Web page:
Now the law demands that any person showing maniacal symptoms must be taken to the local magistrate for confinement by his relatives, or, failing them, by his neighbours, whom the law makes amenable to punishment if default is made and no report be made to the magistrate.  The right and left neighbours of the Ts'ao family were therefore guilty of a misdemeanour similar to that of a man who seeing or knowing of an intending murder fails to report the same to the authorities.  The law commands that a parricide must suffer death by the ling ch'ih process and his head be exposed in the place where he committed the murder.

   This has been done with the above named murderer, and the neighbours and relatives who failed to report the circumstance of the murderer's craziness to the authorities were also punished in the usual way by giving each 100 blows of the bamboo.  As the law allows the execution of criminals, where, the scene of their murder exceed 300 li in distance, to be done at the capital, and as Itungchou is more than 300 li from Kirin, the murderer was executed at Kirin and his head has been sent for exposure to the first-named city.

Rescript: Noted.  Let the Board of Punishments also take note.



Chao Shu-jao, Governor of Kiangsu, reports that he has executed several members of a gang of bandits amounting to nearly twenty in number, who had been pillaging certain farmhouses in Taoyuan and Tangshang districts in 1895.  In June of that year ten men of the gang robbed the farmhouse of Hu Li-yi in the first named district, the plunder consisting of oxen, mules, donkeys, opium balls, money, and clothes.  The robbers were armed with firearms, swords, and spears, and when a resistance was made, the robbers shot and killed a man named Hu Chin-kuei, a neighbour of the robbed family.  A month afterwards, the same gang, numbering eighteen men, raided the farmhouse of Chou Chia-yen, in the district of T'angshan, and shot and killed the younger brother of the said owner of the farmhouse.  The plunder taken by the robbers consisted of horses, mules, money, and clothes. 



  Six of the bandits were captured and sent on to Soochow for trial.  In the meantime one man died in prison.  But when the time came to decapitate the robbers, the corpse of the one who had died in prison was also taken out on the execution ground and the head chopped off in company with the companions of his crime, in accordance with the law provided in such cases.

Rescript; Let the Board of Punishments take note.


Mar. 13th.  HOMICIDE.

Ch'ang Keng, Tartar-General of Ili and Chinese Turkestan, and Chung Liang, Civil Governor of the same province, reports the murder of a Manchu military colonist of the Sibe tribe, named E-ke-t'u-shan, by his wife Wa Hen-chih and her paramour, Mu Te-ch'un, also a Sibe colonist and a herdsman of the Imperial flocks in that province.  The illicit relations between the latter two began five years ago, but the husband, their victim, being compelled by his duties to be frequently away from home, knew nothing of the matter until late one night in November, 1894, when he unexpectedly returned to his home and found an intruder in it who, hiding behind the door as it was being opened, dashed through an opening just as the husband got inside.  As a result, the wife, Wa Hen-chih, being unable, satisfactorily, to give an account of her conduct, was severely beaten by her husband and the injunction was laid never to allow Mu Te-ch'un to enter the house again.  Being unwilling, for obvious reasons, to report the matter to the military authorities for the arrest of the paramour, the husband simply kept a strict watch over his wife's conduct, until he was compelled to leave home on duty again some months afterwards.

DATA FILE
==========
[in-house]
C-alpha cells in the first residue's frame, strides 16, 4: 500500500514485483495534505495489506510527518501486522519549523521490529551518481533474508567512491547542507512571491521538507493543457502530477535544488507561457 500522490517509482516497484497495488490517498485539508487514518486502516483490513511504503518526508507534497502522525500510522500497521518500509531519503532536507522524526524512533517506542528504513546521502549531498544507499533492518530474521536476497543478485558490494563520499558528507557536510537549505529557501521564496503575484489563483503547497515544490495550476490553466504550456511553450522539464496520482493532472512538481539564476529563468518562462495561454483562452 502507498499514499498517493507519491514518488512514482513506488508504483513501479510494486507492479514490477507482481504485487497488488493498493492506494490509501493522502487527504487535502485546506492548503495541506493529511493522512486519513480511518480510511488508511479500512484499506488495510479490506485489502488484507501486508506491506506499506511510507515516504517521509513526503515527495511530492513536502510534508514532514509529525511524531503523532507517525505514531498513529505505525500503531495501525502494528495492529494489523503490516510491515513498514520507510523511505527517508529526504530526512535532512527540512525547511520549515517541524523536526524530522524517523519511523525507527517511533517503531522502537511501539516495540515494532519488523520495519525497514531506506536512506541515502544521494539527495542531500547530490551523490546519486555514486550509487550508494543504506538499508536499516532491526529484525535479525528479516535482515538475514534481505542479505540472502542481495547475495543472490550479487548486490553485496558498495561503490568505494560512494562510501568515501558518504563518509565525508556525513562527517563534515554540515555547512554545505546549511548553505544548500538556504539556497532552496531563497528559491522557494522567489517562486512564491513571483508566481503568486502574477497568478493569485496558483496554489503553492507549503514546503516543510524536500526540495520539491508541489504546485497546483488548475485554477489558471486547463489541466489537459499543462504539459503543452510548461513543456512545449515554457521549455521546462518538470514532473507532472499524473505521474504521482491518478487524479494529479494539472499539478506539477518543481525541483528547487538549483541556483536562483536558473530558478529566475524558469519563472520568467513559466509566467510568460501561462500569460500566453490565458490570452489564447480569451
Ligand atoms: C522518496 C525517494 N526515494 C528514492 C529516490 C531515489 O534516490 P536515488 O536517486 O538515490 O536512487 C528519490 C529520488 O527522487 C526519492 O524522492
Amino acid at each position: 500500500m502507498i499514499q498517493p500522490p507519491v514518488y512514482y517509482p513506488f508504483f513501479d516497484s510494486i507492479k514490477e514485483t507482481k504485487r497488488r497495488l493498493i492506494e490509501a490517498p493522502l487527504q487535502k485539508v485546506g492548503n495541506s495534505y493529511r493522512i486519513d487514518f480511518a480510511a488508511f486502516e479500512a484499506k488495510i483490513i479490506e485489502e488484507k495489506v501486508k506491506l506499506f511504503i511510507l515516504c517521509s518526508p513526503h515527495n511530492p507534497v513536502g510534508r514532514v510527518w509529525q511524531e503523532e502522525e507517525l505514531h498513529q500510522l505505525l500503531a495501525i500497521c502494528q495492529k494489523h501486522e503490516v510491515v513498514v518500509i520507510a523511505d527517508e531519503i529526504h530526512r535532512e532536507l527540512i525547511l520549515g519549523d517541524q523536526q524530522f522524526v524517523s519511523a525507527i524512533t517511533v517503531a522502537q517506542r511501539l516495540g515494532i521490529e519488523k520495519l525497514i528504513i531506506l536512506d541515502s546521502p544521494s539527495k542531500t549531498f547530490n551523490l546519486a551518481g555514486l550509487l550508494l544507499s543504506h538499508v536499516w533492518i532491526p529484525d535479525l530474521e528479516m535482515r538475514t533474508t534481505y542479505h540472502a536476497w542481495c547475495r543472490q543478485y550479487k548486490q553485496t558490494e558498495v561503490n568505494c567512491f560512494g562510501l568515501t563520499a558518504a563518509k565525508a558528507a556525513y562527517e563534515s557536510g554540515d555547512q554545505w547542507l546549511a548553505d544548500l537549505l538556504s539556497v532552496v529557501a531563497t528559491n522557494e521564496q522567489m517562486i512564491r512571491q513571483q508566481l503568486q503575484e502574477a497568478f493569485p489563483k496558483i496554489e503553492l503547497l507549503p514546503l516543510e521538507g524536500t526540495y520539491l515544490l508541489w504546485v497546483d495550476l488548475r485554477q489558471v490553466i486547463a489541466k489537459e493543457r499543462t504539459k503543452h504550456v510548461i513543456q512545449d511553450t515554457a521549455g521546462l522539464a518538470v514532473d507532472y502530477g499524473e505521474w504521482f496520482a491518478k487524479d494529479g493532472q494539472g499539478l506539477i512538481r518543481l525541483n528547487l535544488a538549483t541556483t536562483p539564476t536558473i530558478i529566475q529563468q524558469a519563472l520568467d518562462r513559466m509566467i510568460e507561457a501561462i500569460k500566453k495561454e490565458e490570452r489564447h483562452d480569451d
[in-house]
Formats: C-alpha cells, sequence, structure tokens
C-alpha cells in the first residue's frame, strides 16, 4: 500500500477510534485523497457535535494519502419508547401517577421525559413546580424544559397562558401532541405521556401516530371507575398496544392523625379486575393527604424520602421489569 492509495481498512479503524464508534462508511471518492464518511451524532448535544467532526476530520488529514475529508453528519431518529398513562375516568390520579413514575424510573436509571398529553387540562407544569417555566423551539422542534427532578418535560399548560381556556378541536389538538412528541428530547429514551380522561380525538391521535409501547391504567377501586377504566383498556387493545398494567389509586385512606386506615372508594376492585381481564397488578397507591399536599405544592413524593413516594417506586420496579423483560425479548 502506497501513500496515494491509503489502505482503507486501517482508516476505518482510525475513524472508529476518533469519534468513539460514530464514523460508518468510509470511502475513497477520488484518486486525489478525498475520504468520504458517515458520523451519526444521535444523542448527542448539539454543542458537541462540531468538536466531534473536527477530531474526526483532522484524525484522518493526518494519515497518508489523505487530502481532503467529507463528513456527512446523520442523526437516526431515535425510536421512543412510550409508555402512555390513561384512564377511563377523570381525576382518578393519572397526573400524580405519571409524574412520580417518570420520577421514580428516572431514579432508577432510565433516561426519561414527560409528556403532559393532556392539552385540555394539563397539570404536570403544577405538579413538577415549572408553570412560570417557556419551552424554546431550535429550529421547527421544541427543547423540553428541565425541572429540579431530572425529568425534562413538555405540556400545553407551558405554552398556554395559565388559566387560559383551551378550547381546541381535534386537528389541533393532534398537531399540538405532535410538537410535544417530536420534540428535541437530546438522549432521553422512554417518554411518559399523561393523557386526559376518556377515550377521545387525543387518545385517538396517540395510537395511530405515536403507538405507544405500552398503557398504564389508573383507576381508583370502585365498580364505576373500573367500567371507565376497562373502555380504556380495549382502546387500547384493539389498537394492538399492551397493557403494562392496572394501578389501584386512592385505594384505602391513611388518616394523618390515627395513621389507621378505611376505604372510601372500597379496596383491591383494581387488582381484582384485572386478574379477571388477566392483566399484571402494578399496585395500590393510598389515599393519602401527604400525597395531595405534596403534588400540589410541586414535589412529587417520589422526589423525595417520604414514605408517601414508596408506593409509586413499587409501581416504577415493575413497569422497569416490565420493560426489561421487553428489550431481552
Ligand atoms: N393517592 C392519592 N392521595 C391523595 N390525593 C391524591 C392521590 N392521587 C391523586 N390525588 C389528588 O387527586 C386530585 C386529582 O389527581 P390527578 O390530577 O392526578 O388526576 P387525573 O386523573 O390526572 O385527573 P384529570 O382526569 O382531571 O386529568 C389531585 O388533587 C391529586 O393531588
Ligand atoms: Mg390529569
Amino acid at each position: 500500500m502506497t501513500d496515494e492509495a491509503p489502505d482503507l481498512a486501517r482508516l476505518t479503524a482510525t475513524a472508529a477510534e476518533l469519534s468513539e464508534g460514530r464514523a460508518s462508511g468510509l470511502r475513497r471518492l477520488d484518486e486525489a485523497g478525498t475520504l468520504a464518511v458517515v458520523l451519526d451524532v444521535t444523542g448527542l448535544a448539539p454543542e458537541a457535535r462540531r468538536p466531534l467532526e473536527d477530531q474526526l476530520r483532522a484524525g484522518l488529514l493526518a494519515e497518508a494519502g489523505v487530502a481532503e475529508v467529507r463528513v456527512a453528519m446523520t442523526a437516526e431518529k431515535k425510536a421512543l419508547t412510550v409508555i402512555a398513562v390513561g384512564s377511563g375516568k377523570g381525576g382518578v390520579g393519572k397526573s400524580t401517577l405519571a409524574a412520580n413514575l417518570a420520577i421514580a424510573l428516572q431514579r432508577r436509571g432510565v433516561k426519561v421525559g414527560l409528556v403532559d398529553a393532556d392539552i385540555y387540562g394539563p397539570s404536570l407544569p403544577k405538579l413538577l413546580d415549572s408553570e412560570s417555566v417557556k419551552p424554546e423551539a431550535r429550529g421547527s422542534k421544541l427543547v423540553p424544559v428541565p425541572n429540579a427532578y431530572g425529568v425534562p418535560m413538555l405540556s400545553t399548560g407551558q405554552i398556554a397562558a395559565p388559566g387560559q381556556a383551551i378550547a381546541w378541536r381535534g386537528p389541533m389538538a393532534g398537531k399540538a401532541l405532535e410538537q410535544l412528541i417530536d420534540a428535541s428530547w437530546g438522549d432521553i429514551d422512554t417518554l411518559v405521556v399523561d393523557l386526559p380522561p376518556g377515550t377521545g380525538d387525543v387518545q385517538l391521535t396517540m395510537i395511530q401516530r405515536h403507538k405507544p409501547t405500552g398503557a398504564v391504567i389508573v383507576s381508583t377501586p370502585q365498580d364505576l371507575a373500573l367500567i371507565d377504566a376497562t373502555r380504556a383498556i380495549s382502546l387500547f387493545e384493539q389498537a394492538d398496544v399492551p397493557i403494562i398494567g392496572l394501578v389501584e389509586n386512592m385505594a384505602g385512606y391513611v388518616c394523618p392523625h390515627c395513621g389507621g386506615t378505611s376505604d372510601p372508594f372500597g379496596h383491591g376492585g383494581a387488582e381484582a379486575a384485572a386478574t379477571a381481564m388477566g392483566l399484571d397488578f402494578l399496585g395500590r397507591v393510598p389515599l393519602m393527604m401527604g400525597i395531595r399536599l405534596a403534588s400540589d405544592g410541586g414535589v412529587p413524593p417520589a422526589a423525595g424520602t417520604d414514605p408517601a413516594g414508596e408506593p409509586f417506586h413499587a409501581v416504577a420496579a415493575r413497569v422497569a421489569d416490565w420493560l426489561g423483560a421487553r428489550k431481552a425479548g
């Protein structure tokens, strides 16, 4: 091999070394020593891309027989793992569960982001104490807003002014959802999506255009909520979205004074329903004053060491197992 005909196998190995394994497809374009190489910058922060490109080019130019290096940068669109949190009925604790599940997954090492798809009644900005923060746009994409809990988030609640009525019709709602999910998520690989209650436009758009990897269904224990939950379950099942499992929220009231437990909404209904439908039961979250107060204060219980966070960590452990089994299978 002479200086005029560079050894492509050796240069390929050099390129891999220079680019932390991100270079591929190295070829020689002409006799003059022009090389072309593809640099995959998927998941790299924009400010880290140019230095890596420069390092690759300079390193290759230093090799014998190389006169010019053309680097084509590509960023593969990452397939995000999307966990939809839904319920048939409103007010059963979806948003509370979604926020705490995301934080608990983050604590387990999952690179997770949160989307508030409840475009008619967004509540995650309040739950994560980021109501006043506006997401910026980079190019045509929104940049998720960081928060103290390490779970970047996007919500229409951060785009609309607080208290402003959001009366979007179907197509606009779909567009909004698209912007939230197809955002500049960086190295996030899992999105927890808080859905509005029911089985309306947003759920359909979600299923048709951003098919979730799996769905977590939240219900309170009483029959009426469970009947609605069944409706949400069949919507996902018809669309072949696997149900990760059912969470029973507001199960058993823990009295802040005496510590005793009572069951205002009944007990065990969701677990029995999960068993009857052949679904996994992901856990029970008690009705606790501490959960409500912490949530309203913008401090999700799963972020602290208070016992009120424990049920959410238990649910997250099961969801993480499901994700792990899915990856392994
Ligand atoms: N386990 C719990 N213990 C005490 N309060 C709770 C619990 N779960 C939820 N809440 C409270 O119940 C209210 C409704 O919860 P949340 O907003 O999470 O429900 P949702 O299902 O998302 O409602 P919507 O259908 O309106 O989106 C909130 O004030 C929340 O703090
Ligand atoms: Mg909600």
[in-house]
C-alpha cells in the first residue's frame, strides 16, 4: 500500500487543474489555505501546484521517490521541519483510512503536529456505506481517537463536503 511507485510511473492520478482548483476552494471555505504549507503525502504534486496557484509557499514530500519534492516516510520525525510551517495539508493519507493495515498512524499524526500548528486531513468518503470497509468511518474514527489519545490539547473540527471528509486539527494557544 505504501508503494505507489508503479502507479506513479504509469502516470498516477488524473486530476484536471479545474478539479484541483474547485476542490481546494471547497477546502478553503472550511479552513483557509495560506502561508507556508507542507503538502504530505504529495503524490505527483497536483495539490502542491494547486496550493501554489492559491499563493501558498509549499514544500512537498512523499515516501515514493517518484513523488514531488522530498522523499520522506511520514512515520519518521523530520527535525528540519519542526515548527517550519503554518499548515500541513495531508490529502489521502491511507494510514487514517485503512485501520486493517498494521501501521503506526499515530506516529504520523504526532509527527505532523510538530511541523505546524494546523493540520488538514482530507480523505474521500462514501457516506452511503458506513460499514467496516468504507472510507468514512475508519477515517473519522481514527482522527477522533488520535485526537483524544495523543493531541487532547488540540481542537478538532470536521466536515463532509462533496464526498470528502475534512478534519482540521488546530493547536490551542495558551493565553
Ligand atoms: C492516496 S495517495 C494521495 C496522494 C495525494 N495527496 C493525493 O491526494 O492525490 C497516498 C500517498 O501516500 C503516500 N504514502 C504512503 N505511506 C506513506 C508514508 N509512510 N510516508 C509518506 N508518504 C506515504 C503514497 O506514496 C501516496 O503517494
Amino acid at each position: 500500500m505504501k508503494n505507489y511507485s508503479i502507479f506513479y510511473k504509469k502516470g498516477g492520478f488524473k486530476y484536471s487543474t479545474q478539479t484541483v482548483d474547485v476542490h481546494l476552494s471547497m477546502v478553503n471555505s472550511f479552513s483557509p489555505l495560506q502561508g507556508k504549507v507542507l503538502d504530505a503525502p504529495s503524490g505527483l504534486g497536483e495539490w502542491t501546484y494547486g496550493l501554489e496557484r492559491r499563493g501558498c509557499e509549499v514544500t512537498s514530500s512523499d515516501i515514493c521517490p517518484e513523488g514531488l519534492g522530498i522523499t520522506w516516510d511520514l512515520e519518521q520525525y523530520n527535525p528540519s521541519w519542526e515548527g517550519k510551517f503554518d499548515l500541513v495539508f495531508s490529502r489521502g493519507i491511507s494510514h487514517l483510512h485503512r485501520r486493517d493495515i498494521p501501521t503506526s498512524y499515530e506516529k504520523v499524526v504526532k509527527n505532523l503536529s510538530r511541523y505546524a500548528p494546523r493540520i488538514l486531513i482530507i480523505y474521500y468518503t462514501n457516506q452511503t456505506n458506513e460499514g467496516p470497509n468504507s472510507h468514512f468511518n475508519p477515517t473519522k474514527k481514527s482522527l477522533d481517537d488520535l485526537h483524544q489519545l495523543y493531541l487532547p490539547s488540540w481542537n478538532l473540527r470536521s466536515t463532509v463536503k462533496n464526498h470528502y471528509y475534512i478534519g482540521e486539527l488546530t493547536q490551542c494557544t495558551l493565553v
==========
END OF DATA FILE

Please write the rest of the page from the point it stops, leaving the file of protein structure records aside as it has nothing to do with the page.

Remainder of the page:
Then Mu Te-ch'un again began to frequent the house and often asked the woman to conspire with him to encompass the death of her husband, to which she always gave her disapproval.  When the husband came back home again (this was in December, 1895) he found the wife working at a man's jacket which he shrewdly suspected was to cover the shoulders of the paramour.  Incensed beyond measure E-Ke-t'u-shan began to beat his wife again most severely.  On the 3rd of January, 1896, the paramour contrived to get an interview with the woman and said: "I have a plan now where you need not give manual assistance in killing your husband."  The woman asked that sort of plan this was.  Mu Te-ch'un replied: "Can you get him to go outside the city walls,